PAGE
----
Atomz Publish

By Jim Rapoza  |  Posted 2003-01-13 Print this article Print

Atomz Publish

When eWeek Labs reviewed it two years ago, Atomz Publish was one of the first ASPs for Web content management we had seen. The product has progressed nicely since then in most areas, although we would still like to see a more robust user-roles option.

One of the first steps to take when implementing any content management system is to create the templates that will control the look and feel of your site. To do this with Atomz Publish, we simply took a standard HTML page and defined editable areas using a set of defined Atomz tags (which anyone familiar with HTML code could easily handle). Site developers who use Macromedia Inc.s Dreamweaver can download the Atomz extensions for Dreamweaver, making template creation even easier.

One of Atomz Publishs strongest draws is its ability to tightly integrate with Atomzs flagship search product. We could easily link our test site to an Atomz Search account, which ensured that all search indexes were updated whenever the site was published.

One of the weakest aspects of Atomz Publish is how it handles user rights and permissions. Atomz Publish does not let site administrators create custom roles with various rights and permissions; rather, it allows for only two roles, Administrator and Editor. This limits the services ability to work in sites that have many contributors or have complex access requirements.

Administrators can create groups with pre-defined permissions, then assign users to one or more of those groups. These permissions, combined with the capable task workflow in Atomz Publish, allowed us to define how content made its way through our site and who had permission to do what. However, without the ability to create specific roles beyond Administrator and Editor, we had to give, for example, template developers full administrator rights rather than limit them to just the rights they needed.

Contributing and editing site content using Atomz Publish will be a simple task for even novice users. When viewing a Web page in edit mode, editable sections of the page are denoted by a small icon. After clicking on one of the icons, users are brought to a form where they can add or edit content. Other icons display a menu that makes it possible to edit, move or add content within a specific area. Atomz Publish supports full check-in/check-out capabilities for content being edited.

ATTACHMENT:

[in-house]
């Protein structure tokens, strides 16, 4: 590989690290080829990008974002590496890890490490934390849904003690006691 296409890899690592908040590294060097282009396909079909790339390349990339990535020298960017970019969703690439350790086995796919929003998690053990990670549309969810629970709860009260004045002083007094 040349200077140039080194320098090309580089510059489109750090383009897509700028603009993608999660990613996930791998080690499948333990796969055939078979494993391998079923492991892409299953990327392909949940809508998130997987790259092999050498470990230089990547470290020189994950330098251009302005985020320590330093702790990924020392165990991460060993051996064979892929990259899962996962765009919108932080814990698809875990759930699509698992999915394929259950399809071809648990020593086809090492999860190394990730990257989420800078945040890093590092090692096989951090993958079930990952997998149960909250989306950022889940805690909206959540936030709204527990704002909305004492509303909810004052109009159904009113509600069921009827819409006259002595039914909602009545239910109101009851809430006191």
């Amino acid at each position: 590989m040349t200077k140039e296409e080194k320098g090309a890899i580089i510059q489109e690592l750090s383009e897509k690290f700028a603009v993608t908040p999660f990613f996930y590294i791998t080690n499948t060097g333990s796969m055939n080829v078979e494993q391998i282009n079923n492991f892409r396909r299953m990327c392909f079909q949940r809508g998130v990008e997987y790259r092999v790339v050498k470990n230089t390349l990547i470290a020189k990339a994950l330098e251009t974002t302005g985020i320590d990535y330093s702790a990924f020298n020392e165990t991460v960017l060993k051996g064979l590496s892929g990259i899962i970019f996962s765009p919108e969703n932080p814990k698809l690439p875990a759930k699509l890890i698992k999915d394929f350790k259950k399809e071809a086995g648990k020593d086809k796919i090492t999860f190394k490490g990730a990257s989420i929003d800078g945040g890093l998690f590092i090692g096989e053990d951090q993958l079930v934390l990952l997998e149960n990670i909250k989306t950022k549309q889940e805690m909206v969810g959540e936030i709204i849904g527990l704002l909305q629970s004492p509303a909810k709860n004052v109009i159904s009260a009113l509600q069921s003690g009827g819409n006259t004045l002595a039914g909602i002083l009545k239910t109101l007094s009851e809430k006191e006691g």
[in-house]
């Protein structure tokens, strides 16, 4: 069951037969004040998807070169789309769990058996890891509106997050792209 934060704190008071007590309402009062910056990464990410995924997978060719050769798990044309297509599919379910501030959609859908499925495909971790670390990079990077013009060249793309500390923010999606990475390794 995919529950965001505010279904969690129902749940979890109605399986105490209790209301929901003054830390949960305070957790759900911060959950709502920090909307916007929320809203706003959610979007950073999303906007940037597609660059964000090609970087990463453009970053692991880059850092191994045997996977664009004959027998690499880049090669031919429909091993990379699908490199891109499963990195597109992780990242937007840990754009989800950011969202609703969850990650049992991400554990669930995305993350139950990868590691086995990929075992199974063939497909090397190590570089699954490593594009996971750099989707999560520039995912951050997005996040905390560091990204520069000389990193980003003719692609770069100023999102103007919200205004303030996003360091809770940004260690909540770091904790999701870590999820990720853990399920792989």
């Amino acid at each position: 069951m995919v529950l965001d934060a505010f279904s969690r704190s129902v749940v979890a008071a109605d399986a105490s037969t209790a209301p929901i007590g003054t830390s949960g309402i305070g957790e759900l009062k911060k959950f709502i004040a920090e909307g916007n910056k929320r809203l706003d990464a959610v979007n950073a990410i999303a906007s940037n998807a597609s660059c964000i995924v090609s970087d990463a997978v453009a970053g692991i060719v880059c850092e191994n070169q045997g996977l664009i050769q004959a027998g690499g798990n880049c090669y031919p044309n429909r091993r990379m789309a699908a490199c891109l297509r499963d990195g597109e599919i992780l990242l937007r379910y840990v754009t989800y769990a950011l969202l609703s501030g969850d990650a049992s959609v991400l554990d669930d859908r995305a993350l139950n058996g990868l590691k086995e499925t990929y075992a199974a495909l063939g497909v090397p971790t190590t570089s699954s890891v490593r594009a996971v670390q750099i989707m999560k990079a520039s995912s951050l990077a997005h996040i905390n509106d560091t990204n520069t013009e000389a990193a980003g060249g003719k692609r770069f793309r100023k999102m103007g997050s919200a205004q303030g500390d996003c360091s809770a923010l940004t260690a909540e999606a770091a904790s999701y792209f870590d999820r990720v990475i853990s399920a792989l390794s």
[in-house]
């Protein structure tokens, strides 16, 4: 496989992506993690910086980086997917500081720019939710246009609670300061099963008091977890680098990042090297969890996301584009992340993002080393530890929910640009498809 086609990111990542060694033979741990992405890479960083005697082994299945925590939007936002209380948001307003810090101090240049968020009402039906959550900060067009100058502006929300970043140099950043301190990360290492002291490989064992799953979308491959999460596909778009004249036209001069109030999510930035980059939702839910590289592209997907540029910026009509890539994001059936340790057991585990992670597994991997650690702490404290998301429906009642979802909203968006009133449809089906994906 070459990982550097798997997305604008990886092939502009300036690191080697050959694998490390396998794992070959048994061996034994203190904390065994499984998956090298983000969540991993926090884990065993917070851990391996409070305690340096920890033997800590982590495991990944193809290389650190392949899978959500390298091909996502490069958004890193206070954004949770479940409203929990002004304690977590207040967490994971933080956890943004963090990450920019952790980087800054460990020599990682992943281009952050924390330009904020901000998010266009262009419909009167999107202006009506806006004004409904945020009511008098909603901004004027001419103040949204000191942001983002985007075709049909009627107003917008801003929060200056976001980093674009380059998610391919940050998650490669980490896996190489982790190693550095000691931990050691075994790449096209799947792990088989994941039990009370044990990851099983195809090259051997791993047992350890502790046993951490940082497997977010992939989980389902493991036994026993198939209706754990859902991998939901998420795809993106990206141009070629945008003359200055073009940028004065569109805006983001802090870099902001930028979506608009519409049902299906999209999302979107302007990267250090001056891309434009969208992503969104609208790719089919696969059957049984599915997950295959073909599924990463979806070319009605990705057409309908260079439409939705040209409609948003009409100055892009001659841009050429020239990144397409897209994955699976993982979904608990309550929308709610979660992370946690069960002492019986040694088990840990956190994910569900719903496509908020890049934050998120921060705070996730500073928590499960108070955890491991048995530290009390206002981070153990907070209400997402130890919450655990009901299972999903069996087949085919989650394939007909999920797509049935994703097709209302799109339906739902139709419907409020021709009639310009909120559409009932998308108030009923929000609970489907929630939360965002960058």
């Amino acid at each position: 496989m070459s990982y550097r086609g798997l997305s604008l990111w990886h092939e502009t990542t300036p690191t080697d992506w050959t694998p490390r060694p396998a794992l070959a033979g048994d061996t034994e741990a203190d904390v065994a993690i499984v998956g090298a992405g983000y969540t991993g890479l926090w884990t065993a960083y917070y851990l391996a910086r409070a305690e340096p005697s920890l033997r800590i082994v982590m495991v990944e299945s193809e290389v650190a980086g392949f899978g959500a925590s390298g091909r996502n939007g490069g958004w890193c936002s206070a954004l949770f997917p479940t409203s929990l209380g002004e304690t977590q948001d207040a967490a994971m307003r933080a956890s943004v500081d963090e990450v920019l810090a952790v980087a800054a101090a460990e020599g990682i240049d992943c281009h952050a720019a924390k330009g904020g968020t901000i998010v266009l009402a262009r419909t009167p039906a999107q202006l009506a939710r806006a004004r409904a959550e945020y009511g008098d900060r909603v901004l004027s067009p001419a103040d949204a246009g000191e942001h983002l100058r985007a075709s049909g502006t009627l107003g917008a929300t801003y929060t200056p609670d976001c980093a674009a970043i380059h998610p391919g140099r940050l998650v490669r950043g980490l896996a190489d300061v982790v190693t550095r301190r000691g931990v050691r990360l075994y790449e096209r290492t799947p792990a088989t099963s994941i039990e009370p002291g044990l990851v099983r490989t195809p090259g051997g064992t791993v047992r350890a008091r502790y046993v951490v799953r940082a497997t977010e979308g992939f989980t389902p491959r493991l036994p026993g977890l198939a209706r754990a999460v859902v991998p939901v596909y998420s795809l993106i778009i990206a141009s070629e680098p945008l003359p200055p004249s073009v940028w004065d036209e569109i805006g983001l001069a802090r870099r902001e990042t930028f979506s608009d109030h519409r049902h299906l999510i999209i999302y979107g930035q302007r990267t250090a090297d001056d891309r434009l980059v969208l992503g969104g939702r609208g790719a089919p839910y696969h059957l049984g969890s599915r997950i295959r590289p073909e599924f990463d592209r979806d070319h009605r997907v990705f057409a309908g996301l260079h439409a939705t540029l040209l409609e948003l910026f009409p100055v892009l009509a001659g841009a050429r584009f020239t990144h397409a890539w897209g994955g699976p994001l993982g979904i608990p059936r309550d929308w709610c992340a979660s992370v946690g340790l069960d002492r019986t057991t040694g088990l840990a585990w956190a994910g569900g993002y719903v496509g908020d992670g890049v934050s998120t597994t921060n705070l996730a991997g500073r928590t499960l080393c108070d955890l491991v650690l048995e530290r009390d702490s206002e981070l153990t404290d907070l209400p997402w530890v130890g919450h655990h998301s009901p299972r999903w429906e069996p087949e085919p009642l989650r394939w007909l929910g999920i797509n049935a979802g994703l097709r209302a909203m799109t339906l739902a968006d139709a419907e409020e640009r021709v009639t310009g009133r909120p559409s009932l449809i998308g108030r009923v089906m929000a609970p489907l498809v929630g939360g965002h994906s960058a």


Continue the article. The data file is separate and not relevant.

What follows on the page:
Atomz Publish keeps a complete history of all changes made to pages in the system and has excellent versioning capabilities. In tests, we could view all versions of a page, compare side by side a previous version of a page with the current one and easily revert to older versions.

To publish content to the live Web server, Atomz Publish uses standard FTP. (Atomz also offers a completely hosted option.) There is no support for secure FTP or other secure mechanisms, so companies requiring secure transmission will need to set up a virtual private network arrangement with Atomz. We could also define publishing to a staging server and could configure Atomz to publish to the live site on a preset schedule.

Atomz Publish offers a set of pre-defined reports that make it possible for administrators to view activity within the system. Using these reports, we could see all recent page changes and view when and how users were working in the application.

At a yearly subscription cost starting at $20,000 for a single site with as many as five users, Atomz Publish is priced on par with most midrange self-hosted content management applications, including Microsoft Corp.s Content Management Server.

Jim Rapoza, Chief Technology Analyst, eWEEK.For nearly fifteen years, Jim Rapoza has evaluated products and technologies in almost every technology category for eWEEK. Mr RapozaÔÇÖs current technology focus is on all categories of emerging information technology though he continues to focus on core technology areas that include: content management systems, portal applications, Web publishing tools and security. Mr. Rapoza has coordinated several evaluations at enterprise organizations, including USA Today and The Prudential, to measure the capability of products and services under real-world conditions and against real-world criteria. Jim Rapoza's award-winning weekly column, Tech Directions, delves into all areas of technologies and the challenges of managing and deploying technology today.

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